Thailand’s criminal court rejected a lawsuit filed by a political activist against junta leader Prayuth Chan-Ocha and 26 other military and government officials for staging or supporting last month’s coup.
The court said in a statement today that the activist, Chalad Worachat, had no right to file the case because he was a private citizen and the case involved national security issues. Chalad, who is also on a hunger strike, had alleged that the military’s May 22 takeover was an act of treason that also insulted and threatened King Bhumibol Adulyadej.
“If the country doesn’t have a prime minister from an election, I will continue to fast until I die,” Chalad told reporters after filing the case. He has been fasting in front of Parliament for the past 19 days.
Prayuth said he seized power in order to restore order after seven months of political protests aimed at toppling the government of former Prime Minister Yingluck Shinawatra led to more than two dozen deaths. He has since tried to stifle all dissent, tearing up most of the constitution, outlawing criticism and protests against the junta and ordering hundreds of people to report to authorities.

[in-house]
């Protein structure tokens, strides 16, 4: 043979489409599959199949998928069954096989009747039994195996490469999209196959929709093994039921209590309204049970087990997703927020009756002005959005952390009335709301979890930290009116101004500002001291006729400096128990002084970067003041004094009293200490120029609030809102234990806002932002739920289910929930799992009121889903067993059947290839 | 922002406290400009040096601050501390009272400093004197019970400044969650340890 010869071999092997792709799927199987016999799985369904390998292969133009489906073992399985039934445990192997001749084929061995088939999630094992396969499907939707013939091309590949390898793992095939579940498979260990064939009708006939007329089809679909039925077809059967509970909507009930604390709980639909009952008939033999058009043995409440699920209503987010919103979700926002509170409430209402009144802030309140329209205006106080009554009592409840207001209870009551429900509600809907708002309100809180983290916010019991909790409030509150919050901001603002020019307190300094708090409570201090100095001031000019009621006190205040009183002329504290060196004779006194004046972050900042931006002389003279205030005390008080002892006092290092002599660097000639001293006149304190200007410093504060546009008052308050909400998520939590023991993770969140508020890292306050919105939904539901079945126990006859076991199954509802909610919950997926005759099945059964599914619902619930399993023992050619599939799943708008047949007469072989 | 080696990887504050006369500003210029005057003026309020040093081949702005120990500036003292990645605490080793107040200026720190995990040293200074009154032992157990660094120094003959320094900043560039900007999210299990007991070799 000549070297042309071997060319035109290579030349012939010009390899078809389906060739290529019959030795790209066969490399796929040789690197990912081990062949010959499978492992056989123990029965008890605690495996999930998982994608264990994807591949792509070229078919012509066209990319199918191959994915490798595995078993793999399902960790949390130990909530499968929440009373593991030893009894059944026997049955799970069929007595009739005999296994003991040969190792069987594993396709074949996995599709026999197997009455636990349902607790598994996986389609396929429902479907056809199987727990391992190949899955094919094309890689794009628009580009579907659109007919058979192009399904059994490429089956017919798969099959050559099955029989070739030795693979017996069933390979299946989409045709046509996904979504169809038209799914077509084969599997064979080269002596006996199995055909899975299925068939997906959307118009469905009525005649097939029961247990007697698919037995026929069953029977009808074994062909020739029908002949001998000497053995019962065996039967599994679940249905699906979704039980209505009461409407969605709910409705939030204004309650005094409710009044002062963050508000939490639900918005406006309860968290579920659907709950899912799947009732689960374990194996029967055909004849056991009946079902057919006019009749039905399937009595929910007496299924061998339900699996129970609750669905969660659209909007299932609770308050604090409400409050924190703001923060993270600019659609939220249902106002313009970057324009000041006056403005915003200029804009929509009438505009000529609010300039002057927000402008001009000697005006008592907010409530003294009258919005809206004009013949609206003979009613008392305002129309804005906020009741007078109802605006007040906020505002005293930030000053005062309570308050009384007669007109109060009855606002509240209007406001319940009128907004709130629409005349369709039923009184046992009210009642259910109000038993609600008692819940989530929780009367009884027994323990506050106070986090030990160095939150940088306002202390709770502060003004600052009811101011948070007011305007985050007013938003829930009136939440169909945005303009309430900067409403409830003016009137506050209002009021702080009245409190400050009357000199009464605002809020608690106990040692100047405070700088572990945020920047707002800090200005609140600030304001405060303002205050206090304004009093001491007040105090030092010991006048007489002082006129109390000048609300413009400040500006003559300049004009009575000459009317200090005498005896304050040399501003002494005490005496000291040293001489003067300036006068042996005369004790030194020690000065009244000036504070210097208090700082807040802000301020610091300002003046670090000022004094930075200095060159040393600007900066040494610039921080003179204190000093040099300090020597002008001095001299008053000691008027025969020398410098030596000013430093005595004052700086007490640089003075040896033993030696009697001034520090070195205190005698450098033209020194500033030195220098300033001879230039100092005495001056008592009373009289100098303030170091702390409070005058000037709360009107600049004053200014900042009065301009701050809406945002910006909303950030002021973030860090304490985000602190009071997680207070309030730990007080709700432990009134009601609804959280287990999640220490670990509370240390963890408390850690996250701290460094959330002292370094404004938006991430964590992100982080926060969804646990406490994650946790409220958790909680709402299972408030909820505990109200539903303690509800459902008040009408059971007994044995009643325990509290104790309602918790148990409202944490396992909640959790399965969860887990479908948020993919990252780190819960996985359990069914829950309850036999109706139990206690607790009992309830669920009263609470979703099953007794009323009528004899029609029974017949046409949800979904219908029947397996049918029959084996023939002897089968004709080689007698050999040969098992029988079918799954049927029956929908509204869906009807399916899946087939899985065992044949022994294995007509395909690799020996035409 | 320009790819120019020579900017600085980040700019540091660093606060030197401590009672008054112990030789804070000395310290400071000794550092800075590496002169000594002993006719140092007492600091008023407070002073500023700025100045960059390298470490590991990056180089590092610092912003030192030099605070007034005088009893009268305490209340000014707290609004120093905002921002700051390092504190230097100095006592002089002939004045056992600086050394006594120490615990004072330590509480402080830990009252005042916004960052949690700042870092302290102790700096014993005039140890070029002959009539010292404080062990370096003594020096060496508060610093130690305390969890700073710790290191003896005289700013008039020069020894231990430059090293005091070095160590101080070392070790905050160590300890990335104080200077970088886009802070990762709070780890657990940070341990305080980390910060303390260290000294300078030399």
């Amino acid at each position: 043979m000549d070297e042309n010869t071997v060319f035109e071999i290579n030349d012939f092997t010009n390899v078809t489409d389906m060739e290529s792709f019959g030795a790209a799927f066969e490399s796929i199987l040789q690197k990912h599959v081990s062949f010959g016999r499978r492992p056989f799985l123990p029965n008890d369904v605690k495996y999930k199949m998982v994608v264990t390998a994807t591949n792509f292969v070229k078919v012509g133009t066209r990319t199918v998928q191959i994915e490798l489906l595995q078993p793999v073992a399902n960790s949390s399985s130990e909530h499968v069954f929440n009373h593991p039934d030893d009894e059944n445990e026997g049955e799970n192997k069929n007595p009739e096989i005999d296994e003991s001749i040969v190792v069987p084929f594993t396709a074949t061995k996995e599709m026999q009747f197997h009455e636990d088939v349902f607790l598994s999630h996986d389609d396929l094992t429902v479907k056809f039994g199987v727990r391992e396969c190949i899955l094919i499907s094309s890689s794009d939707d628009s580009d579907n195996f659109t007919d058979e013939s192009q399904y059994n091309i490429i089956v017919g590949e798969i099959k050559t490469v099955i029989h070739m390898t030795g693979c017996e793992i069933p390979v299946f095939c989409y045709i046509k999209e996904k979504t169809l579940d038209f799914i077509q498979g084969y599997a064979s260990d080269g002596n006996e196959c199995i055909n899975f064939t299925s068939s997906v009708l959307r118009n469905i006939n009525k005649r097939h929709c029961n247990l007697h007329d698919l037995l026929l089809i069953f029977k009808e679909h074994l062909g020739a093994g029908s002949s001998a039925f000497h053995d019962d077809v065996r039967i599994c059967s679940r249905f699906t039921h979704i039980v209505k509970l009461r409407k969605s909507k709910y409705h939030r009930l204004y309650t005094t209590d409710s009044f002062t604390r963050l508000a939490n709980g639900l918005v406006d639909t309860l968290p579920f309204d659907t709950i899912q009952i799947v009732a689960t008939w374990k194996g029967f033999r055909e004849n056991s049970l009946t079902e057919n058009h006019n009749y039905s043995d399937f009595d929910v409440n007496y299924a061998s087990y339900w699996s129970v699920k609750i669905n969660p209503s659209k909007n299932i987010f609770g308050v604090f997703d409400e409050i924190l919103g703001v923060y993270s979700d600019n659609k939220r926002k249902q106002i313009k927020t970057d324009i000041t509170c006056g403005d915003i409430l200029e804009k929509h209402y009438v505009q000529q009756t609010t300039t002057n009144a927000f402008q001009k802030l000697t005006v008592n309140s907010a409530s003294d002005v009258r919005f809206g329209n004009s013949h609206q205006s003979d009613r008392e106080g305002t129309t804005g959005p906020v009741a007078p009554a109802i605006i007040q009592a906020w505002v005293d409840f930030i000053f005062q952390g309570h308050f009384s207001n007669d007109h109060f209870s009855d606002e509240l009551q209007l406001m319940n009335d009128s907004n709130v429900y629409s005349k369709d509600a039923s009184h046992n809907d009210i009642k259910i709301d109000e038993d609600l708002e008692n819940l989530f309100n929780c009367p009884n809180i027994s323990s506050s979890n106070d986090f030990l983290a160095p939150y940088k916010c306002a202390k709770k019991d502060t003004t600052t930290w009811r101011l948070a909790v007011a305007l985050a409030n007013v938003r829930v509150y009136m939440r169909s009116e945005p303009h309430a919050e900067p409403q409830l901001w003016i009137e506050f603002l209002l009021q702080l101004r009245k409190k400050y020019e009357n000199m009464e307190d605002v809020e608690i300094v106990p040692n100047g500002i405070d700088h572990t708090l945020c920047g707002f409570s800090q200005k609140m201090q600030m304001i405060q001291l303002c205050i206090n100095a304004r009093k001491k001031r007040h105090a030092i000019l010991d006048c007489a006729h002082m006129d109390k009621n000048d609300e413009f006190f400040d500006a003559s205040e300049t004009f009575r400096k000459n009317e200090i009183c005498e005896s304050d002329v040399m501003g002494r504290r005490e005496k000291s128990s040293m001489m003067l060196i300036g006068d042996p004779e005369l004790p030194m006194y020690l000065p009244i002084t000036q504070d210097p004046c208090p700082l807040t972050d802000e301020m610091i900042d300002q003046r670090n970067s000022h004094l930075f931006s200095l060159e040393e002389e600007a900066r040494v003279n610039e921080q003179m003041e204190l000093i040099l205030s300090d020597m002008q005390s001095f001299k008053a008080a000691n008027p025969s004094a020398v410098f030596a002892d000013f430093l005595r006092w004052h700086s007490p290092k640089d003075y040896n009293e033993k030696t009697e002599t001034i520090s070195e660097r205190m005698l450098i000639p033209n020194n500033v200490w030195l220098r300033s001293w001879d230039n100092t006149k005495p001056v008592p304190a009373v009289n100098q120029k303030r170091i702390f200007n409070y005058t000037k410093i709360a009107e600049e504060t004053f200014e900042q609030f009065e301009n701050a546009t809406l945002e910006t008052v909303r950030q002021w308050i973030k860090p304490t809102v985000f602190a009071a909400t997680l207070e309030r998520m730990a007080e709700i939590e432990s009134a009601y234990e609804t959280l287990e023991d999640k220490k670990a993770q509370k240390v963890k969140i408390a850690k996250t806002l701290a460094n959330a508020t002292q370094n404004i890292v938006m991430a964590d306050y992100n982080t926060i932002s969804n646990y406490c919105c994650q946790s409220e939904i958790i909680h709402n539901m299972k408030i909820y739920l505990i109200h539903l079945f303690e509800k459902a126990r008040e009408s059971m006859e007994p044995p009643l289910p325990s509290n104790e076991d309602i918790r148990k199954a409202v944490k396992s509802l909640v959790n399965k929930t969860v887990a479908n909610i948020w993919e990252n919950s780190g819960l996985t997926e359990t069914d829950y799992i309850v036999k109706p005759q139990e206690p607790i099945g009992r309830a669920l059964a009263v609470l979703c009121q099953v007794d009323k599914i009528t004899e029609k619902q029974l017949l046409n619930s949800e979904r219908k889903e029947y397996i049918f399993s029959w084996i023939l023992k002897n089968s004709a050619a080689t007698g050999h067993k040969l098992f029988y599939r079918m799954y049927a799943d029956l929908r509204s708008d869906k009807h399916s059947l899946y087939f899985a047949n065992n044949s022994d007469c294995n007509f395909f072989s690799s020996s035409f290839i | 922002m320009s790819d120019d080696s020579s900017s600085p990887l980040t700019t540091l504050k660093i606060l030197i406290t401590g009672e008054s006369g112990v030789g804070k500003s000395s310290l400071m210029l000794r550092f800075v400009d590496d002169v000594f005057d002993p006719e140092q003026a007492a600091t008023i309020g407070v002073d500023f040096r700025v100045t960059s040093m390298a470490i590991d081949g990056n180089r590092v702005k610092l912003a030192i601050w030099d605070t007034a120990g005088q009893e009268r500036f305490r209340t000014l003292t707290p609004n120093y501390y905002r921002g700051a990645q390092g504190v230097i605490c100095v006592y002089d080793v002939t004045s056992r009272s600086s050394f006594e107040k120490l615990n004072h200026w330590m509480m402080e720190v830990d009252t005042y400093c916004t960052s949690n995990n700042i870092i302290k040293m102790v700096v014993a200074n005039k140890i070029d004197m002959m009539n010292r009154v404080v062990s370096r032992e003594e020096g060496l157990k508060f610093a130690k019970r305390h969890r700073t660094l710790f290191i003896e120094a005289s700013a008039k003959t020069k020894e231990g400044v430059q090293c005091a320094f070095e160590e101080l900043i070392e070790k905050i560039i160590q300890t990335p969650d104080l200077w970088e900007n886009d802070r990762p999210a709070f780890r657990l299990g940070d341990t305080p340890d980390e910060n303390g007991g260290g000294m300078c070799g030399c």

Chalad, 71, is known for his high-profile hunger strikes, including a 1992 fast against Suchinda Krapayoon, an unelected prime minister who took power in a coup the previous year. Suchinda was later forced to step down after the military led a deadly suppression of protests against his rule. In 1994, Chalad again went on a hunger strike to call for changes to the constitution, which at the time gave the military broad powers.
Chalad told reporters outside the court today that he would refuse any order to report to the National Council for Peace and Order, the official name of the junta that took power in the nation’s 12th coup since 1932.
Prayuth has called for understanding, saying the coup was necessary in order to avoid potential civil war and to “return happiness to the Thai people.”
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